Unless you inform the Area Director in writing that you intend to contest the citation(s) and/or proposed penalty (ies) within 15 working days after receipt, the citation(s) and the proposed penalty (ies) will become a final order of the Occupational Safety and Health Review Commission and may not be reviewed by any court or agency.

II.  Argument

  A party seeking relief under Rule 60(b) must show “extraordinary circumstances,” and “extraordinary circumstances rarely exist when a party seeks relief from a judgment that resulted from the party’s deliberate choices.” Budget Blinds, Inc. v. White, 536 F.2d 244, 255 (3d Cir. 2008); see also Ackermann v. United States, 340 U.S. 193, 212 (1950) (“free, calculated, deliberate choices are not to be relieved from”). Respondent did not timely file its Notice of Contest within a reasonable period of time, nor has Respondent carried its burden in showing that it was faultless. Rule 60(b) is grounded in equity. See Cox v. Horn, 757 F.3d 113, 124 (3d Cir. 2014). A party seeking equity must do equity. See Freck v. IRS, 37 F.3d 986, 996 (3d Cir. 1994). Respondent has not carried its burden of showing why it is entitled to equitable relief.

  III.  Conclusion

Neither the grounds that Respondent cites, nor the reasons for the delay in filing a Notice of Contest, can be attributed to the Secretary. The delay falls squarely on Respondent. That Respondent’s internal mail handling procedures were inadequate or ineffectual in properly forwarding the Secretary’s Citation and Notification of Penalty to the appropriate employee, counsel or representative does not, under the circumstances, show ‘extraordinary circumstances’ which would justify relief under Rule 60(b). Respondent has also not shown that it was a party “that was faultless in the delay.”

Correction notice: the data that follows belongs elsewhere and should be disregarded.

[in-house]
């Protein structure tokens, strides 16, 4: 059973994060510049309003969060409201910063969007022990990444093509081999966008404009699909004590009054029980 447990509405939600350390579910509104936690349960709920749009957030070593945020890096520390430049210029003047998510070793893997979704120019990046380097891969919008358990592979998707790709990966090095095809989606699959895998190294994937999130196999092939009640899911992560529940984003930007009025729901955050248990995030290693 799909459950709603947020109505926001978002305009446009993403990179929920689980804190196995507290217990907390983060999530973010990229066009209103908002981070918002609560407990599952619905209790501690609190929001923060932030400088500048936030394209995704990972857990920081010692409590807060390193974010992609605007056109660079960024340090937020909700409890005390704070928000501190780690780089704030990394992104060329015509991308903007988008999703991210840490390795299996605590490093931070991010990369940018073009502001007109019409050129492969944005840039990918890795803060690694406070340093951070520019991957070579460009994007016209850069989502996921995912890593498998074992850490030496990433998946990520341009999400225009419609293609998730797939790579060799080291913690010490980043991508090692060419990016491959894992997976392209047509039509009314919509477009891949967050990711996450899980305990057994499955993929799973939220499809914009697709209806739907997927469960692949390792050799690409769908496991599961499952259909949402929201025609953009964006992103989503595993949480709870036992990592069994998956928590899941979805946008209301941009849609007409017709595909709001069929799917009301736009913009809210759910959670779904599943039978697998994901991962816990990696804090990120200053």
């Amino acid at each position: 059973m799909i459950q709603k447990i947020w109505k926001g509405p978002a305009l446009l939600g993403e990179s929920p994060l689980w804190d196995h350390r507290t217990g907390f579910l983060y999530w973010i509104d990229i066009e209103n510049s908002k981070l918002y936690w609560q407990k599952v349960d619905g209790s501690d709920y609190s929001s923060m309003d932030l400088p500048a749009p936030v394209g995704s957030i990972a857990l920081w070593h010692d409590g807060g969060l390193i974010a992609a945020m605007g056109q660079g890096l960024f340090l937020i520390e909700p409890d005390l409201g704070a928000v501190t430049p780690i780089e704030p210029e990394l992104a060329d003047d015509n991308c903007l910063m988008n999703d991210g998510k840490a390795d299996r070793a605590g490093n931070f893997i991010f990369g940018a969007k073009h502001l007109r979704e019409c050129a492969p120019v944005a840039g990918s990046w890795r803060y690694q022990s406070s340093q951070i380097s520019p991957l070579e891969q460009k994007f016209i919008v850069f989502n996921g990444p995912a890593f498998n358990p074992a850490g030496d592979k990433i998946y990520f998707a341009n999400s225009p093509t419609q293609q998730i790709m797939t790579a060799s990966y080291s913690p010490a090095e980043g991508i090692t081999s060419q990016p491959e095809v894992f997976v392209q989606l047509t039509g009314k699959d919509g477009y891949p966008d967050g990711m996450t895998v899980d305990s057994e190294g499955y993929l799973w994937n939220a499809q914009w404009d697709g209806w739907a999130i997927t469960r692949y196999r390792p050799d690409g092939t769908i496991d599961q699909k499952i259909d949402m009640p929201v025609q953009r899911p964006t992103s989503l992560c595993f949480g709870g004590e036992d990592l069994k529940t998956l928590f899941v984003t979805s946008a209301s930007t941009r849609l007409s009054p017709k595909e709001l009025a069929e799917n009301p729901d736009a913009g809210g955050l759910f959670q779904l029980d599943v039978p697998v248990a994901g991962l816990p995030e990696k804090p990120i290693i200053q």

The Secretary’s pleading has sufficiently articulated evidence and arguments, which logically support the inescapable legal conclusion that Respondent is not entitled, as a matter of law, to the relief sought. The Secretary’s articulated evidence clearly establishes that under Section 10(a) of the OSH Act, respondent did not timely file its Notice of Contest.

The Court has thoroughly reviewed and carefully considered the entire record before it, including the Secretary’s Motion and all the exhibits attached thereto, as well as Respondent’s arguments and responsive pleadings. The Court finds that Respondent’s arguments and responsive documents were less than persuasive, and that the record demonstrates that Respondent has failed to sufficiently carry its burden of persuasion as to the existence of extraordinary circumstances, excusable neglect, mistake, inadvertence, surprise, fraud, newly discovered evidence or any other grounds that would justify relief.

The Court finds that, on balance, the cited case law, arguments and evidence adduced in the record demonstrate that the Secretary has sufficiently carried his burden of persuasion. Good cause has been shown, by a clear and convincing preponderance of the evidence, to sustain the Secretary’s Motion.

THEREFORE, Respondent’s untimely contest is DISMISSED and its Counter-Motion is DENIED.

The Secretary’s Citation and Notification of Penalty is AFFIRMED. The proposed Penalty of $152,100 is also AFFIRMED in the entirety pursuant to Section 10(c) of the Act, 29 U.S.C. § 659(c).

SO ORDERED      /s/          


          Administrative Law Judge

Date: June 27, 2017

Denver, Colorado








1 The Court will presume that Respondent intended to say: “March 3, 2017.”